North American finished vehicle carriers are facing capacity constraints and financing problems that are set to worsen if the number of vehicles moved per year rises above the current forecasts.
Light vehicle sales for many carmakers are currently around 30% higher this year compared to 2009, and the US market is on pace to finish the year around 11.5m-12m units (compared to 10.4m in 2009).
Talking at this year’s inaugural Finished Vehicle Logistics North America conference in Long Beach, California, Michael Wysocki, CEO of United Road said, “We are struggling at 11m units, and if we get up 12m-13m there simply is not the capacity. We will have to innovate.”
Scott Goodwin, national manager of vehicle logistics for Glovis America, the logistics arm of the Hyundai-Kia Group, told Automotive Logistics News that even those carriers that were willing to invest were running into problems getting financing for expensive capital outlays. He also pointed out that, even prior to the recession, carrier fleets were on average nearly ten years old, and that many would need to be renewed as the industry returned to growth.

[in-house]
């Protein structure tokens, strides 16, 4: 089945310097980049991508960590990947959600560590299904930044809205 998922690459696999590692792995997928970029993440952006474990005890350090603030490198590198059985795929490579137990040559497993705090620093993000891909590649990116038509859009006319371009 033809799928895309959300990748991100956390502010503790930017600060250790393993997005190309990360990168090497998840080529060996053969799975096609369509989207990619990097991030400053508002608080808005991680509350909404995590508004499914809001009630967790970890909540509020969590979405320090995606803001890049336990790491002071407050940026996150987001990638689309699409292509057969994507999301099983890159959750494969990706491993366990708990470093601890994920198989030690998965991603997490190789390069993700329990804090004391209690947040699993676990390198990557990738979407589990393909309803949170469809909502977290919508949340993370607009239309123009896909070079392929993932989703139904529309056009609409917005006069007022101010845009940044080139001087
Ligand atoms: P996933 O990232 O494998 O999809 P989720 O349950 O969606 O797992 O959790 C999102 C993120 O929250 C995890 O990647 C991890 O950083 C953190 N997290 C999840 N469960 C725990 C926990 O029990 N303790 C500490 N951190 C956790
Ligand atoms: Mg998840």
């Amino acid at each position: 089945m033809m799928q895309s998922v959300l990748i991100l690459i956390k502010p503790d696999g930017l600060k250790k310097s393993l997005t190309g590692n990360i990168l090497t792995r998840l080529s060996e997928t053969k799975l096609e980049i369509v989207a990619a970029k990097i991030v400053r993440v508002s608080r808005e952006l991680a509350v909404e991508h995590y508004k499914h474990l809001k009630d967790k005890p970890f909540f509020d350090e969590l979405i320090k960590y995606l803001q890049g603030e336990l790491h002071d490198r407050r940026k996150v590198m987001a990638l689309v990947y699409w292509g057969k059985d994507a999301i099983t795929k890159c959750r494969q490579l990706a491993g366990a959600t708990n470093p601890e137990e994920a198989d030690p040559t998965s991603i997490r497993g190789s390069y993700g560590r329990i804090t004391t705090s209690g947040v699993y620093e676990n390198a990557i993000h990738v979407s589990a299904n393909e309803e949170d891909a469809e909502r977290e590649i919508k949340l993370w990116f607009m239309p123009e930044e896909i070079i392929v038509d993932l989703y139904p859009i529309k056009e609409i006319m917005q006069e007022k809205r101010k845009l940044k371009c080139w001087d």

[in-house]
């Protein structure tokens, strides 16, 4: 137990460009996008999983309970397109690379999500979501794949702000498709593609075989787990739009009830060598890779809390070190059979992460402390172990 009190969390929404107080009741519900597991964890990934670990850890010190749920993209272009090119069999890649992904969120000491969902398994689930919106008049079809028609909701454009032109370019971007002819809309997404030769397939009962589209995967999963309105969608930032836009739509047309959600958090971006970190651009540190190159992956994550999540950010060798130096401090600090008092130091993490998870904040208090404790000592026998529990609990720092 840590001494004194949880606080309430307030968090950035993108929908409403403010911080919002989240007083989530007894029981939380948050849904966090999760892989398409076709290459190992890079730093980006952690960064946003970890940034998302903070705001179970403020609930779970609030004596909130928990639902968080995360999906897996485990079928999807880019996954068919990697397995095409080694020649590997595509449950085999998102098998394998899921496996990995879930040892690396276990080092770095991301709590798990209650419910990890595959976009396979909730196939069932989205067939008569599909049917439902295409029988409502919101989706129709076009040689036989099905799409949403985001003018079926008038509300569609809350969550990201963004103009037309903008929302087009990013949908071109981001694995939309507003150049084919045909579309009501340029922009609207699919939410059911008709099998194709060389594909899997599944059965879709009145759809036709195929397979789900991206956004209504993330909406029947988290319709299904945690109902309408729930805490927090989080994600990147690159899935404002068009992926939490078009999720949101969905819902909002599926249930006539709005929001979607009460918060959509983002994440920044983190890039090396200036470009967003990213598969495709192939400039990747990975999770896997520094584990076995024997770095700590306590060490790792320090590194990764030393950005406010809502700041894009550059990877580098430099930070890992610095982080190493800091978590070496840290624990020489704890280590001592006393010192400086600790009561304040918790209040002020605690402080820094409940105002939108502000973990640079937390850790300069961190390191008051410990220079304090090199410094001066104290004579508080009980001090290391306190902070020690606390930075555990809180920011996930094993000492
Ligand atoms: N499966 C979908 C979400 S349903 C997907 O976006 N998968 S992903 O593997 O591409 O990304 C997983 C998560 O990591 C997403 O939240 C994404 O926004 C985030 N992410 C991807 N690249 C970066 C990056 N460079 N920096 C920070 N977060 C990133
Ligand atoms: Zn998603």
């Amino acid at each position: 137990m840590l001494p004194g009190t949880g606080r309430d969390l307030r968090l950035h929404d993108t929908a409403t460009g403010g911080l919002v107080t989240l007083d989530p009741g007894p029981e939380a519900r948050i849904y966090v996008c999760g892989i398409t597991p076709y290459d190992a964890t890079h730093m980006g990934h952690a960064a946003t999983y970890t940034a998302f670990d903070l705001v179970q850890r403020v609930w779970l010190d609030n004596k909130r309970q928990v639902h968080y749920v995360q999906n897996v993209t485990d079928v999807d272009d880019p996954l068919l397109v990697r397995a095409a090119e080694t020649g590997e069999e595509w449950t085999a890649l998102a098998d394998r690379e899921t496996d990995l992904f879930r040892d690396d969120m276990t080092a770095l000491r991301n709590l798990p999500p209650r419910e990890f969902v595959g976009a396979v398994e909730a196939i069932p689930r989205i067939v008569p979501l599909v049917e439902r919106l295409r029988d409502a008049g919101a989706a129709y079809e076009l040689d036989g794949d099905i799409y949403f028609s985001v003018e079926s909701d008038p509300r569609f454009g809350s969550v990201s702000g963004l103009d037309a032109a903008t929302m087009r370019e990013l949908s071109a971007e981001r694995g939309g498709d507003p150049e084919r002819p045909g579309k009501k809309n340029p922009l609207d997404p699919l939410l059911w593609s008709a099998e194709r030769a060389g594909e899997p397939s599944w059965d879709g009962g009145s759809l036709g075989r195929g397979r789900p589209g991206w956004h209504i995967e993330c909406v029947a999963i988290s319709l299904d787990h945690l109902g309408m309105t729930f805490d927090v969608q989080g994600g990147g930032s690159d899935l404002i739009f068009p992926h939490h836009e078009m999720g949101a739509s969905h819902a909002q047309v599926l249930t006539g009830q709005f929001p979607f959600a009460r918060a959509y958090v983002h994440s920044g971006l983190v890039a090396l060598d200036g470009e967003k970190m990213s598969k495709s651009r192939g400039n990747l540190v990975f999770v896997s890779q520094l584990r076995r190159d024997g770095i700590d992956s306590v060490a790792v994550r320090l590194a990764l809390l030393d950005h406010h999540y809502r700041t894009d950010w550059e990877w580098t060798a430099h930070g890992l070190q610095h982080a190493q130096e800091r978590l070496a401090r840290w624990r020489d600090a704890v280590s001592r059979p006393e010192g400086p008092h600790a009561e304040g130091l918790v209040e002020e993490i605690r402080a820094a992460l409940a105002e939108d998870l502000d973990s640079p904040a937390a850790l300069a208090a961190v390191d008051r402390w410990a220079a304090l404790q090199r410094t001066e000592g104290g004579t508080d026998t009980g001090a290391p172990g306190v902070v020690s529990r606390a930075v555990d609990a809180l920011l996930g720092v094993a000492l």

“With only two car carrier manufacturers left in North America–Delevan and Cottrell–down from what used to be 13, they will not have the capacity to produce 6,000 new carriers in a year if that it what is needed,” Goodwin said.
Ford’s Walter Lowe, manager of North American vehicle logistics, questioned how the industry could have enough capacity when sales were close to 17m units per year, but could be so tight now at such a lower level. He called for carriers to work together with carmakers to help find a solution before the situation worsened.
Greg May, President of Jack Cooper Transport, presented another side to the potential capacity shortage, pointing out that, with the highway bill up for reauthorisation and investment needs of around $500 billion to address the country’s aging infrastructure, the highway trust fund has only about $200 billion.
Meanwhile, with the move to lower fuel consumption and electric vehicles, there would be a drop in fuel tax revenue, the traditional way to fund highway investment, which would mean the US needed to find a new tax revenue, as a lack of investment would lead to further congestion and bottlenecks.

The full conference report is available here.